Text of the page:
Difference between revisions of "Teapot Dome Scandal"

From Ohio History Central
 
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| caption = Harry M. Daugherty and Warren G. Harding at Harding's home in Marion, Ohio during the 1920 presidential campaign. He served as a campaign adviser to Harding. After Harding was elected he appointed Daugherty Attorney General, a cabinet post that Daugherty held from 1921-1924. He resigned amid charges that he was involved in a conspiracy to defraud the government known as the Teapot Dome scandal.
 
| caption = Harry M. Daugherty and Warren G. Harding at Harding's home in Marion, Ohio during the 1920 presidential campaign. He served as a campaign adviser to Harding. After Harding was elected he appointed Daugherty Attorney General, a cabinet post that Daugherty held from 1921-1924. He resigned amid charges that he was involved in a conspiracy to defraud the government known as the Teapot Dome scandal.
 
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<p>In 1920, Ohioan Warren Gamaliel Harding won election as President of the United States. As president, for the most part, Harding proved to be a poor manager of the federal government. He delegated authority to his cabinet officials. These men became known as the "Ohio gang," because they supposedly were a gang of thieves from Ohio. In reality, most of the men linked to the Ohio gang were not from Harding's home state. Unfortunately for Harding and the country, many of the president's cabinet officials proved to be unscrupulous, causing a great deal of distrust among the U.S. public of their government officials. It is unclear, however, how much Harding knew of his subordinates' actions. </p>  
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<p>In 1920, Ohioan Warren Gamaliel Harding won election as President of the United States. President Harding’s legacy largely still is tied to the Teapot Dome Scandal. The scandal received its name from the government-owned oil fields in Teapot Dome, Wyoming. Oil lands in Elk Hills, Ca., also were included under the Teapot Dome umbrella.</p>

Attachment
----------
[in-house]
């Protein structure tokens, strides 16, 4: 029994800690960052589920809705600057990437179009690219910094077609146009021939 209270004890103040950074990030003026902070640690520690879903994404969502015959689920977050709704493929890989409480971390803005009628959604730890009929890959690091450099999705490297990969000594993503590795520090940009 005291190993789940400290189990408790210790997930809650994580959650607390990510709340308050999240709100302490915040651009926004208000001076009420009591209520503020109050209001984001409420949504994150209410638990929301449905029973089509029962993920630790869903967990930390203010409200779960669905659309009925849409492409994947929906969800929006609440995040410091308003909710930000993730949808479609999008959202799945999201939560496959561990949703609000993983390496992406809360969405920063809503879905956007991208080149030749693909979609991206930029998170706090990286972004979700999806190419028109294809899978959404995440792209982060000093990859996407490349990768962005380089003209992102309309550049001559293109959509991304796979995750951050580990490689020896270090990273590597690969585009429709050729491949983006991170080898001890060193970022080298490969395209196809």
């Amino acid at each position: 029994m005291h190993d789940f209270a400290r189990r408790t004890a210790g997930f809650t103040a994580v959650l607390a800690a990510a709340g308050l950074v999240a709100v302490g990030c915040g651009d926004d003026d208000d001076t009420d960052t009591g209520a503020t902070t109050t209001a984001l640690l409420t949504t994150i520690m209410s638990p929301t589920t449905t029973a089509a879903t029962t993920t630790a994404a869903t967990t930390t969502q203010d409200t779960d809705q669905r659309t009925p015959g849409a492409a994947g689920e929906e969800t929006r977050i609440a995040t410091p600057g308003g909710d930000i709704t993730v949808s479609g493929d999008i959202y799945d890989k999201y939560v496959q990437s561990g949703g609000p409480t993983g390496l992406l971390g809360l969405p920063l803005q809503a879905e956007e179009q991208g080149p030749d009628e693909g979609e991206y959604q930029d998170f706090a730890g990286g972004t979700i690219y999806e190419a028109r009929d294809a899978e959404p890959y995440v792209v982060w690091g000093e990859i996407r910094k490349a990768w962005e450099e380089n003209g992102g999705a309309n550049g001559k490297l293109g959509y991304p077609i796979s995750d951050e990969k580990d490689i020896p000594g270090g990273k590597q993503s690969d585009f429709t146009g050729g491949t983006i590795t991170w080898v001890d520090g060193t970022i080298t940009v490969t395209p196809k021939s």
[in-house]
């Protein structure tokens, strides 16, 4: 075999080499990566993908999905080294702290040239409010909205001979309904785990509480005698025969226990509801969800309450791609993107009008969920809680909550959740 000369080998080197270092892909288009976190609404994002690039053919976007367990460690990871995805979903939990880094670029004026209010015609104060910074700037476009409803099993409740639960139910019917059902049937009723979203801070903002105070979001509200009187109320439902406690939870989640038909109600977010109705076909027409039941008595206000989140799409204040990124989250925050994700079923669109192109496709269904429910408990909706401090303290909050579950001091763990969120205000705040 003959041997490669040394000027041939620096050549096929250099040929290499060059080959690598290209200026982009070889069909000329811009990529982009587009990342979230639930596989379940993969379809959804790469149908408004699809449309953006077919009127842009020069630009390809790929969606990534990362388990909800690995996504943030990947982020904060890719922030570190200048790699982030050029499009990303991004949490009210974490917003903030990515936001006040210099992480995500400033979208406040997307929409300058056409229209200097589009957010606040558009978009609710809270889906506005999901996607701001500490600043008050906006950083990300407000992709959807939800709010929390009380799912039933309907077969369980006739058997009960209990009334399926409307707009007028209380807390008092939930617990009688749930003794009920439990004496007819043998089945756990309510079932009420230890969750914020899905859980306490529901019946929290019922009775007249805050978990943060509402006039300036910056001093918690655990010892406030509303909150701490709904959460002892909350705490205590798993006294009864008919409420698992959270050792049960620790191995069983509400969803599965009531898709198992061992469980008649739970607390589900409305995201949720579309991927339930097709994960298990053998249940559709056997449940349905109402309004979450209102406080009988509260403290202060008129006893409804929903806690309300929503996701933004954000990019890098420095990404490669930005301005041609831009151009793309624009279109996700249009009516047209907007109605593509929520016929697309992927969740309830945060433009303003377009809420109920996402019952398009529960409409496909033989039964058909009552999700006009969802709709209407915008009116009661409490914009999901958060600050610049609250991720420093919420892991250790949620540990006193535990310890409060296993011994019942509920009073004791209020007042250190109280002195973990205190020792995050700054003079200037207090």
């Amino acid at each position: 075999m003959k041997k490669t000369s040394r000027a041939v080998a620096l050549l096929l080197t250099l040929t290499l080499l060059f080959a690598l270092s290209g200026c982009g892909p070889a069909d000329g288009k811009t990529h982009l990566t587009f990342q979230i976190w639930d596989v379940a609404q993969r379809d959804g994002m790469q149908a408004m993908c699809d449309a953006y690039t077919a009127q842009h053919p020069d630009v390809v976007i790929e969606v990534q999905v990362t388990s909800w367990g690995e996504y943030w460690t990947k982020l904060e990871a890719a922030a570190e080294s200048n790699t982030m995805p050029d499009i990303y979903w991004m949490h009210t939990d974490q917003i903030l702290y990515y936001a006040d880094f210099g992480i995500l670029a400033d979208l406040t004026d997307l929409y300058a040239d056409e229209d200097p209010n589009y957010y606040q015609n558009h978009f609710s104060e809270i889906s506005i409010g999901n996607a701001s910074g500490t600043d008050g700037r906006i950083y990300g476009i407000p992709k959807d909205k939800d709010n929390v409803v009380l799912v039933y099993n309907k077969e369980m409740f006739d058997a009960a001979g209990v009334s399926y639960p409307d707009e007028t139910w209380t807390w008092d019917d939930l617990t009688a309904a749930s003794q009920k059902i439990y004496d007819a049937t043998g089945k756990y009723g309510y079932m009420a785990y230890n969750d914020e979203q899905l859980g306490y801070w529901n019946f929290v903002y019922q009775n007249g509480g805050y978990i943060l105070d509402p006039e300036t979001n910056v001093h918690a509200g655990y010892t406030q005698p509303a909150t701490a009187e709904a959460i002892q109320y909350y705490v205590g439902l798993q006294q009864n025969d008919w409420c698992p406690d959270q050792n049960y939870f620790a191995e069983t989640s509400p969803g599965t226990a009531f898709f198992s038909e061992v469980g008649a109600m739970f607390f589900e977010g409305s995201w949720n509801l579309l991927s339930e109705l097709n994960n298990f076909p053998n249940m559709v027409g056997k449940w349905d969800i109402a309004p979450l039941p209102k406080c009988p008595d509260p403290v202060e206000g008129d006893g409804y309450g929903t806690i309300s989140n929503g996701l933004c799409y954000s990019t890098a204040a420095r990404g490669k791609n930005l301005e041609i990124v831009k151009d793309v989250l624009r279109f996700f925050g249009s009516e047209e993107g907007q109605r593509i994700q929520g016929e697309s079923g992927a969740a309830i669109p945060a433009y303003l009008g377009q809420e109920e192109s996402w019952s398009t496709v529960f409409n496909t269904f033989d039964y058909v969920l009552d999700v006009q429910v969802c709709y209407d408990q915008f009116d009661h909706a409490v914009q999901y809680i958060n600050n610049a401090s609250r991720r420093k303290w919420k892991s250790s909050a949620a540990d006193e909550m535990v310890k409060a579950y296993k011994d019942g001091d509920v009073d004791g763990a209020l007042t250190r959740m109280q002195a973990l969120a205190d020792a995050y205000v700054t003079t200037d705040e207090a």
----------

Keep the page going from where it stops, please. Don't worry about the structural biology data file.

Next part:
<p>Perhaps, the worst scandal of Harding's administration was the Teapot Dome Scandal, named for the Teapot Dome oilfield in Wyoming. Secretary of the Interior Albert B. Fall, a Kentuckian, rented government lands to oil companies in return for personal loans and gifts. The land in question existed in California and Wyoming. The federal government currently was holding oil under this land as a reserve for the United States Navy, but Fall decided to lease the land illegally to Mammoth Oil Company and to the Pan American Petroleum Company in return for the personal loans. In the end, Fall received approximately 404,000 dollars in loans or gifts from these two oil companies. Eventually the United States Senate launched an investigation of Fall's actions. He was found guilty of accepting money in return for the oil leases. Fall was convicted, fined 100,000 dollars and sentenced to one year in prison. The oilfields were returned to the United States Navy. </p>
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<p>The upshot of the Teapot Dome Scandal was the accusation that Harding’s Secretary of the Interior, Albert Fall, had bypassed the open bid process in awarding leases for government oil land to private oil companies. The practice of leasing government oil land was common because of the passage of the General Leasing Act under President Wilson.</p>